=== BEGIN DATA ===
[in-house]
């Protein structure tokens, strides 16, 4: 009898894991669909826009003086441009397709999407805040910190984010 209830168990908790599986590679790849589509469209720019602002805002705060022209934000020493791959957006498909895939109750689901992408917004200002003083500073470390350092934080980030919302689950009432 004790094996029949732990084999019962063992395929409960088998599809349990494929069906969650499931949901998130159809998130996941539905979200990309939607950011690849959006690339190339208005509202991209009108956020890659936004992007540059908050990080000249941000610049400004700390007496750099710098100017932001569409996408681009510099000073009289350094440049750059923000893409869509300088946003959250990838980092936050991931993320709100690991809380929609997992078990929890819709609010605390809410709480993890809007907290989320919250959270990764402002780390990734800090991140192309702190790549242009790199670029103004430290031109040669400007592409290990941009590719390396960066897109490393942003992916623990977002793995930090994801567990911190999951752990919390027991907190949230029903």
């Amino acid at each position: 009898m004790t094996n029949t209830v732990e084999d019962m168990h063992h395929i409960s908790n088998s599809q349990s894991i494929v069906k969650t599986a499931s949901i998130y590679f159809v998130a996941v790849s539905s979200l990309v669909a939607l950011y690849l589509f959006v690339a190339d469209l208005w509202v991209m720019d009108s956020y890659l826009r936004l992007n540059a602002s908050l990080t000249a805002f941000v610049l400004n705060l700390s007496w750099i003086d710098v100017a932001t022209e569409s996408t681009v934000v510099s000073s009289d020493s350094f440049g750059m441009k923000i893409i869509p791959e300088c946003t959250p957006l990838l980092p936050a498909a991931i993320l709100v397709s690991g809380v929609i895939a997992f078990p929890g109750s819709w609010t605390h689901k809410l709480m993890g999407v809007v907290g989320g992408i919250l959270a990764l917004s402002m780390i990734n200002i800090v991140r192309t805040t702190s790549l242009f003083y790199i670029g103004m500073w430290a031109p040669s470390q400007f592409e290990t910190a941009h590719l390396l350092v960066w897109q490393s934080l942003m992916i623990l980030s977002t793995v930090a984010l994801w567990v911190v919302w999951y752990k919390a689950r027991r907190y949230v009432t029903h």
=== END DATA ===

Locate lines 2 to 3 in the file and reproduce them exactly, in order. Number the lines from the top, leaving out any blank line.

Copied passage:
């Protein structure tokens, strides 16, 4: 009898894991669909826009003086441009397709999407805040910190984010 209830168990908790599986590679790849589509469209720019602002805002705060022209934000020493791959957006498909895939109750689901992408917004200002003083500073470390350092934080980030919302689950009432 004790094996029949732990084999019962063992395929409960088998599809349990494929069906969650499931949901998130159809998130996941539905979200990309939607950011690849959006690339190339208005509202991209009108956020890659936004992007540059908050990080000249941000610049400004700390007496750099710098100017932001569409996408681009510099000073009289350094440049750059923000893409869509300088946003959250990838980092936050991931993320709100690991809380929609997992078990929890819709609010605390809410709480993890809007907290989320919250959270990764402002780390990734800090991140192309702190790549242009790199670029103004430290031109040669400007592409290990941009590719390396960066897109490393942003992916623990977002793995930090994801567990911190999951752990919390027991907190949230029903």
């Amino acid at each position: 009898m004790t094996n029949t209830v732990e084999d019962m168990h063992h395929i409960s908790n088998s599809q349990s894991i494929v069906k969650t599986a499931s949901i998130y590679f159809v998130a996941v790849s539905s979200l990309v669909a939607l950011y690849l589509f959006v690339a190339d469209l208005w509202v991209m720019d009108s956020y890659l826009r936004l992007n540059a602002s908050l990080t000249a805002f941000v610049l400004n705060l700390s007496w750099i003086d710098v100017a932001t022209e569409s996408t681009v934000v510099s000073s009289d020493s350094f440049g750059m441009k923000i893409i869509p791959e300088c946003t959250p957006l990838l980092p936050a498909a991931i993320l709100v397709s690991g809380v929609i895939a997992f078990p929890g109750s819709w609010t605390h689901k809410l709480m993890g999407v809007v907290g989320g992408i919250l959270a990764l917004s402002m780390i990734n200002i800090v991140r192309t805040t702190s790549l242009f003083y790199i670029g103004m500073w430290a031109p040669s470390q400007f592409e290990t910190a941009h590719l390396l350092v960066w897109q490393s934080l942003m992916i623990l980030s977002t793995v930090a984010l994801w567990v911190v919302w999951y752990k919390a689950r027991r907190y949230v009432t029903h």